Tiger Army are always growing. From the psychobilly and country influences of their two-decade-old debut to their more punk-oriented present iteration, the SoCal trio have spent their career absorbing new sounds which they’re able to integrate fluently into tidy, surf-wary tracks spanning six albums.
With their first release since 2016’s V, Nick 13 and his band (double-bassist Djordje Stijepovic and drummer Mike Fasano) tinker with the theme of retrofuturism, contemplating how punk-birthing genres of the ’50s and ’60s could benefit from the incorporation of more modern sounds. With listeners having plenty of time to absorb Retrofuture over the weekend, we asked Nick 13 to get us up to date on what he was listening to leading up to the recording of their latest collection of songs.
Retrofuture is available now via Rise Records. You can order it here.
Joe Meek & The Blue Men, “I Hear a New World”
An eccentric genius who ruled the pre-Beatles recording scene in early ’60s Britain while communing with the spirit of Buddy Holly prior to his own life ending in tragedy, the importance of Joe Meek’s production can’t be overstated when it comes to influence on the new Tiger Army album (or in general). While “I Hear a New World” isn’t the pop hit that “Telstar” was, it’s a great example of the effects that he pioneered—otherworldly echoes, delays, and even distortion. These now somewhat arcane techniques still sound incredibly fresh to my ears.
The Sentinals, “Latin’ia”
This song typifies the influence of Latin music on surf rock of the 1960s. Perhaps it was SoCal surfers’ penchant for surfing trips south of the border, or the general influence of Latin music on early-to-mid-’60s rock ’n’ roll, but this kind of song resonates with me as a guitar player and a listener. Dick Dale tread similar territory. Songs like this influenced “Prelude: Tercio De Muerte” on the new record, as well as the music for “Mi Amor La Luna.”
The Crystals, “Then He Kissed Me”
Girl groups (centering on, but definitely not limited to the stuff Spector produced) have long been an influence. The Ramones filtering their own very modern take on girl groups via distorted electric guitar is one example of the Retrofuture musical concept to me. Songs like this one definitely informed “Valentina”—even though the main riff is relatively sparse at the beginning, it builds toward the end to my (and producer Ted Hutt’s) guitar-based approximation of the Wall of Sound.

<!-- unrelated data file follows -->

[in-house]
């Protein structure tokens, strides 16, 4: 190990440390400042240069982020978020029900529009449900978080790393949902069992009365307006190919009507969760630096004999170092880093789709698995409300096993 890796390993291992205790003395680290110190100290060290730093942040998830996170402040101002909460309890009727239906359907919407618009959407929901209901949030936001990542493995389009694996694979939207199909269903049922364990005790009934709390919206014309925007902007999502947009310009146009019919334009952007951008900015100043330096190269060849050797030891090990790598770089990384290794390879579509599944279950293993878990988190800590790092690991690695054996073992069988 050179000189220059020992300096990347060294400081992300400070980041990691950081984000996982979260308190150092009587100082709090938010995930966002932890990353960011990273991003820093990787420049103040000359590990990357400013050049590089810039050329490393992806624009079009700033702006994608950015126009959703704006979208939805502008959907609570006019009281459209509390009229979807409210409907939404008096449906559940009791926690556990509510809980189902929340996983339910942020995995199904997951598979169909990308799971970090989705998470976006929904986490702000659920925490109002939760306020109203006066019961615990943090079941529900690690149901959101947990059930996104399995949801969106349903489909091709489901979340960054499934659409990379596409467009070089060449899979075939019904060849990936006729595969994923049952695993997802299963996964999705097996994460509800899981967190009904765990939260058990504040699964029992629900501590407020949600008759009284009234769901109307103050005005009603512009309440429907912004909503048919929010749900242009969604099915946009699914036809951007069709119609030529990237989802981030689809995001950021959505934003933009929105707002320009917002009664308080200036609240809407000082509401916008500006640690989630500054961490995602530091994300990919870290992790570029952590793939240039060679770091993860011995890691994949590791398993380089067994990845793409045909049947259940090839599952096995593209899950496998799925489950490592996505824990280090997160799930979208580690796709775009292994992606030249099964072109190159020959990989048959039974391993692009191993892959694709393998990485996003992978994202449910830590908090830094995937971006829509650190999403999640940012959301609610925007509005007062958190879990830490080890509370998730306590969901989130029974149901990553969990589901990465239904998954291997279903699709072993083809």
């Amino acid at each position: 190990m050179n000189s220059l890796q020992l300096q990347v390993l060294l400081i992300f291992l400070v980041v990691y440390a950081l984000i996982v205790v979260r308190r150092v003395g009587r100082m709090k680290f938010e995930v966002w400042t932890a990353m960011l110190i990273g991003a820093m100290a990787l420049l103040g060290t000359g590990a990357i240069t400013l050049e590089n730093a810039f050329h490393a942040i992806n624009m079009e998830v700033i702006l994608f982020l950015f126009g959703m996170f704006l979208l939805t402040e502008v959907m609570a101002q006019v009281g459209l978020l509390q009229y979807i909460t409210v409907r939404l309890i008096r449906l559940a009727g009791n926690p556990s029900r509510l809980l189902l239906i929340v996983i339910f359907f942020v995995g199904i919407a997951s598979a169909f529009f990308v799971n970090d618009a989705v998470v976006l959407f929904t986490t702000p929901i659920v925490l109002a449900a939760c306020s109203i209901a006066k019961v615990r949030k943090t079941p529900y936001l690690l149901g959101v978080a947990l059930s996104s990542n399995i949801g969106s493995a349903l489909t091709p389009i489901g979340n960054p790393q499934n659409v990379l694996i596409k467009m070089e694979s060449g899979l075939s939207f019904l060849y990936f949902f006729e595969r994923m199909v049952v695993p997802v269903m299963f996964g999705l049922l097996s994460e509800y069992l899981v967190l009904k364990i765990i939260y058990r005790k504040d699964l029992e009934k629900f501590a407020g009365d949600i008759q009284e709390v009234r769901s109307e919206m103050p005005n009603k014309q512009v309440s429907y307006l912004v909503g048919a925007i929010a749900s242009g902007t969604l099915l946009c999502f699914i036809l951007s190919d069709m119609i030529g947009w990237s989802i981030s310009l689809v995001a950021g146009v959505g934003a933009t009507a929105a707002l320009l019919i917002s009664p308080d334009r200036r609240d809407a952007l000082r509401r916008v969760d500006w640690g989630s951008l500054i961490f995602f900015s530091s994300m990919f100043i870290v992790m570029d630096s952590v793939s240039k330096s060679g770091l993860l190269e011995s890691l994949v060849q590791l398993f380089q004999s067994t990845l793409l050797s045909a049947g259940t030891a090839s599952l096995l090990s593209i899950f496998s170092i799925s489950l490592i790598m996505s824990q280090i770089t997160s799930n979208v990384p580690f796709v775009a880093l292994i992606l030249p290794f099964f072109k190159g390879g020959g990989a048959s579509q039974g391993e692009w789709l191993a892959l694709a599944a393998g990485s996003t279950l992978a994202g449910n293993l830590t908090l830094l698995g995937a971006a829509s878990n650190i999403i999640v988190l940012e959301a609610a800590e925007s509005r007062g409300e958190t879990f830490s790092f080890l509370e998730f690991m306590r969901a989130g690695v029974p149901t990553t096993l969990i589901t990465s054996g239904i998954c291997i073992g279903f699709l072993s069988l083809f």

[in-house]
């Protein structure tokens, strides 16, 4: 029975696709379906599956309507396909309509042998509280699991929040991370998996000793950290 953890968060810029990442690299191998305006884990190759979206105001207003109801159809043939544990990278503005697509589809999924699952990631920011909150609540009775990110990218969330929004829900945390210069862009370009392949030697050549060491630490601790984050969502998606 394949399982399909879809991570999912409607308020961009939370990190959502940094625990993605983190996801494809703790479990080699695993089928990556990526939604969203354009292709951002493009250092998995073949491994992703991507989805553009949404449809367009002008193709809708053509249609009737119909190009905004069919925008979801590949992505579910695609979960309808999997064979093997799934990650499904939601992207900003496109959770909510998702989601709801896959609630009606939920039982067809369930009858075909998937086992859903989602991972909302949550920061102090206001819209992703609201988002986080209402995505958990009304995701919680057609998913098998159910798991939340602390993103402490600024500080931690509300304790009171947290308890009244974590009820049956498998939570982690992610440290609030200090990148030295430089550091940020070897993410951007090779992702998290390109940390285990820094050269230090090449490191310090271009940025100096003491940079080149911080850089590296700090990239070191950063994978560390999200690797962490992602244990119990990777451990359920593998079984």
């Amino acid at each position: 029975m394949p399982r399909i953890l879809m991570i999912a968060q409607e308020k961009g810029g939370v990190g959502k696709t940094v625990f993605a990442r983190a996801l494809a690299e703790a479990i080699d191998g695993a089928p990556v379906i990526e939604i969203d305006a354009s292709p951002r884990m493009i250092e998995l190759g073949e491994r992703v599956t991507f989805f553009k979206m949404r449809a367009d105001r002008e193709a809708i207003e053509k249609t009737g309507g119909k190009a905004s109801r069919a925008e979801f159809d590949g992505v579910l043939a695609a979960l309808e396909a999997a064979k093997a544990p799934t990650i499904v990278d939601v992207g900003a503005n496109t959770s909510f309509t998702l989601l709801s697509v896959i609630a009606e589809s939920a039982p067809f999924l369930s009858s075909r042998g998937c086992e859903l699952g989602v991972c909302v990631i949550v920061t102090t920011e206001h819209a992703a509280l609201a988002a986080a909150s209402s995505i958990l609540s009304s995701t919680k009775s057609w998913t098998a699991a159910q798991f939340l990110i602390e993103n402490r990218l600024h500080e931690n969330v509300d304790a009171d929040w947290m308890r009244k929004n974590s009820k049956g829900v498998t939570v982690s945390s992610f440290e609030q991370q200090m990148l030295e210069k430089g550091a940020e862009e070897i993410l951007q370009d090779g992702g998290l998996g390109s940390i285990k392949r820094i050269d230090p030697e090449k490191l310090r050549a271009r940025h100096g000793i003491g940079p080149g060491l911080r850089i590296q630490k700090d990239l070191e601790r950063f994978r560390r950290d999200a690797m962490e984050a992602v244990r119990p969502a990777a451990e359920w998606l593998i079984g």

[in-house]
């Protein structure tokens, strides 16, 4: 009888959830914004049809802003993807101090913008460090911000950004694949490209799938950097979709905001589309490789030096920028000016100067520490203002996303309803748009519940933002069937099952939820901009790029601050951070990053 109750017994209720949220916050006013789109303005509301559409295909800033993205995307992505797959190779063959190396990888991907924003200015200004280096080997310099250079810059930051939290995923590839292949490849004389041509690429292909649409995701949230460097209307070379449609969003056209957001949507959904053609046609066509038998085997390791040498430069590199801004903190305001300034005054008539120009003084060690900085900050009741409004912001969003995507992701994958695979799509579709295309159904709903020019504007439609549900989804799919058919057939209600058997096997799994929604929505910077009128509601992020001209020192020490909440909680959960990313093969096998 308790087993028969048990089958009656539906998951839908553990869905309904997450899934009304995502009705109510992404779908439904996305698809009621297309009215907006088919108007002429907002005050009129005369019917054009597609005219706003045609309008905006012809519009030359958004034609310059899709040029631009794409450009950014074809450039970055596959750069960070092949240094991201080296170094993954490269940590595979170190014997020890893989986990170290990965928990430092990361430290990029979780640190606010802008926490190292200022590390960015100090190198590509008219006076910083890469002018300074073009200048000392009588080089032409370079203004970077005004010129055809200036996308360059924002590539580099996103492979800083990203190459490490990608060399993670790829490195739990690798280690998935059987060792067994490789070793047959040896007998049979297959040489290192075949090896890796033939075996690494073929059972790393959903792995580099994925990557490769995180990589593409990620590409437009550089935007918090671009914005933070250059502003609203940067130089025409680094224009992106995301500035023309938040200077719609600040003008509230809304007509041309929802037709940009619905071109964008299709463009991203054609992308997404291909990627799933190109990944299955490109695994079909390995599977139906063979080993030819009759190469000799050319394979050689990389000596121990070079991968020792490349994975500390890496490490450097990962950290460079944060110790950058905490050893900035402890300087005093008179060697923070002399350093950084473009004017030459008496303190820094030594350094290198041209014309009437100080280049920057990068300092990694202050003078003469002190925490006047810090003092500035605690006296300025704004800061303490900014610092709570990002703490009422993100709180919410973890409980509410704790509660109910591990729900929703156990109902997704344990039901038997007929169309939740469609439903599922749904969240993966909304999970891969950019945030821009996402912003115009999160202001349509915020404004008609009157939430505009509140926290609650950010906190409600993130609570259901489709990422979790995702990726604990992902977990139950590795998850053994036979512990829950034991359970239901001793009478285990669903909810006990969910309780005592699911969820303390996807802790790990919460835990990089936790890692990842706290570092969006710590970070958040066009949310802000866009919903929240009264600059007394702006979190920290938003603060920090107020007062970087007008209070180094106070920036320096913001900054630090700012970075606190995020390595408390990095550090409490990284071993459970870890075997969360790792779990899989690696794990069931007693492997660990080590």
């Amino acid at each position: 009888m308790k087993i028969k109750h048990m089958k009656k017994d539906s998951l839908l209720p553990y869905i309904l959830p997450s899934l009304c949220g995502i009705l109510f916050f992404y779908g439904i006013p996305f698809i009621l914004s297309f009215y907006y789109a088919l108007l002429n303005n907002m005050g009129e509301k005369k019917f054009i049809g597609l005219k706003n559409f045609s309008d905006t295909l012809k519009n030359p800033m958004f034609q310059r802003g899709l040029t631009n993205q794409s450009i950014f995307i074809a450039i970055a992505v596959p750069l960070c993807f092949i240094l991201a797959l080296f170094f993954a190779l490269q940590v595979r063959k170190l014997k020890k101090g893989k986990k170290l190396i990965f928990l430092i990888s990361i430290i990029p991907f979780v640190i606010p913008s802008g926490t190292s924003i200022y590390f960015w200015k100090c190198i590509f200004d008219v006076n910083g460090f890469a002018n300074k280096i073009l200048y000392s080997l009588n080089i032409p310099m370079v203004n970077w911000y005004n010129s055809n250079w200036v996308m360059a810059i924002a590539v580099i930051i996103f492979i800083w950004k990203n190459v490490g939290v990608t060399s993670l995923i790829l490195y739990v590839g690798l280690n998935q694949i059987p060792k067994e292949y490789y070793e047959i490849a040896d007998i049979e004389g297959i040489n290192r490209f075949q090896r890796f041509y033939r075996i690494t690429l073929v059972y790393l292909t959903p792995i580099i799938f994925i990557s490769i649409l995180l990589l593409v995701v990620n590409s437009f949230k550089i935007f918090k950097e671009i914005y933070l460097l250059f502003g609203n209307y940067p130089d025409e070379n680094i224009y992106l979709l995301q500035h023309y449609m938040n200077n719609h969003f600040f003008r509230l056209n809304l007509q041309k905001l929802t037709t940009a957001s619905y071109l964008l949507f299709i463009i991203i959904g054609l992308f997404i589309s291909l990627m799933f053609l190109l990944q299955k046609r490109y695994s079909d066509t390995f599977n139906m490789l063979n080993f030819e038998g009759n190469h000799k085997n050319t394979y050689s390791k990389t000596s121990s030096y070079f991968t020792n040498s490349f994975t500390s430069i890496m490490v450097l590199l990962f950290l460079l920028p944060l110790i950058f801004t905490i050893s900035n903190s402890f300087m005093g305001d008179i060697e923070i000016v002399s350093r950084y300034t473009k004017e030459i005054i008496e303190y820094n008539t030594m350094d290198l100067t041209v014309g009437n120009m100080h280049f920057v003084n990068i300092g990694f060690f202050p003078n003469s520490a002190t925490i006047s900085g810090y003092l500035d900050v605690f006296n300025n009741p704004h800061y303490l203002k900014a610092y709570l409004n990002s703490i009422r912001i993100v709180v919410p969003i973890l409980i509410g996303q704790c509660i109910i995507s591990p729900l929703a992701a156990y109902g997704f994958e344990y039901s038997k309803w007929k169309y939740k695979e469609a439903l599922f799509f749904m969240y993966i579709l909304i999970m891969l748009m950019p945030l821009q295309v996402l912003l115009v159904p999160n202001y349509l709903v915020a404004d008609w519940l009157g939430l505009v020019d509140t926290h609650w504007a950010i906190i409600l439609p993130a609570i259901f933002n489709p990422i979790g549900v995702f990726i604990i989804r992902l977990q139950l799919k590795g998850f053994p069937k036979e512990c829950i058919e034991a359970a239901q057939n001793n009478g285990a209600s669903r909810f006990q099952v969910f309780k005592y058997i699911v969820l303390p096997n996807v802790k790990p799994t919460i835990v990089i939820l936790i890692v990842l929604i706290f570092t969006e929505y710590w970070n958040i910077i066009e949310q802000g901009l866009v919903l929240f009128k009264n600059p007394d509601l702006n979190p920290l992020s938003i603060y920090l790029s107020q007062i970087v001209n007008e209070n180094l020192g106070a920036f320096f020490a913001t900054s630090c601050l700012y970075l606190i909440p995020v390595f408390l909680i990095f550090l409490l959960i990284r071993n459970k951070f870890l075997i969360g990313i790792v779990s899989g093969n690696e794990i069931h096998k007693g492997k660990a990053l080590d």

Punk is associated with the bombastic, which often overshadows the subtleties found in some of the progenitors, like Suicide. To do a clearly ’50s/’60s doo-wop influenced song, but with a stark, proto-Lynchian keyboard arrangement somehow typified what “retrofuture” meant to me as a musical concept rattling around in my brain.
Ernie Maresca, “Shout Shout (Knock Yourself Out)”
While Dion or The Elegants would be my go-to for melodic inspiration in the Italian-American Doo Wop that I grew up with from my dad (born and raised in the Brooklyn of that era), the loose, party atmosphere of this song was a touchstone for “The Past Will Always Be.”
Cramps, “New Kind of Kick”
I read a bio about the Cramps during the writing of the new album. After meeting in Sacramento, Lux and Ivy abruptly decamped to Ohio (allegedly to avoid legal trouble) prior to forming the band in New York City. While in Ohio, Ivy found a fuzz pedal in a pawn shop that was already a decade old in the mid-’70s. I tracked one down after a little research and “Devil That You Don’t Know” poured out immediately. This Cramps song typifies the fuzz and tremolo-soaked song I was chasing.
Motörhead, “No Voices in the Sky”
When I’d written the riff for “Sundown” and shown it to the rest of the band, it still needed a chorus. They really liked it and encouraged me to finish the song. For days, I constantly thought about what might work, until a chorus came to me while dreaming, just before I woke up one morning. I excitedly jumped out of bed and grabbed my guitar—only to find that the chorus didn’t fit “Sundown.” I knew it had to be a song regardless, and it became “Death Card.” The riff made me think of Motörhead, the more melodic side of the band that “No Voices” exemplifies, and that idea became an inspiration as “Death Card” developed.
Davie Allan & the Arrows, “Blues’ Theme (From The Wild Angels)”
This song, originally from the soundtrack of a ’60s biker exploitation flick, is one of my favorite features of a fuzz pedal. Fuzz was a big part of Retrofuture popping up on several songs, including “Sundown.” Listening to this definitely helped push things in that direction for me. It was one of the first major technical advances in guitar tone during the rock ’n’ roll era, yet sounds cutting edge in the computer era.
Discharge, “A Look at Tomorrow”
After an Americana solo album and Tiger Army’s work in recent years prior to Retrofuture, it’d been some time since I’d mined the territory of hardcore punk. Perhaps it was the tension of world events, but “Eyes of the Night” came to me and Discharge was definitely an influence. The brevity and their strange, haiku-like lyric structures were in my thoughts as the song took shape.
The Beatles, “Komm Gib Mir Deine Hand”
Hearing this in junior high fascinated me, and planted the seed that it would be cool to sing in another language—enter “Mi Amor La Luna” many years later. Spanish is the only language I have any experience with, and while I’m not fluent, I remembered much about the pronunciation from school—my friend and his cousin coached me on the rest. Early Beatles were also an influence on “Black Neon.”
The Housemartins, “The World’s on Fire”
I’ve always loved this style of UK pop. Echoes of songs like this, “Happy Hour,” or The Smiths can be heard in “Shadowlight” or the chorus of “Sundown” from the new album.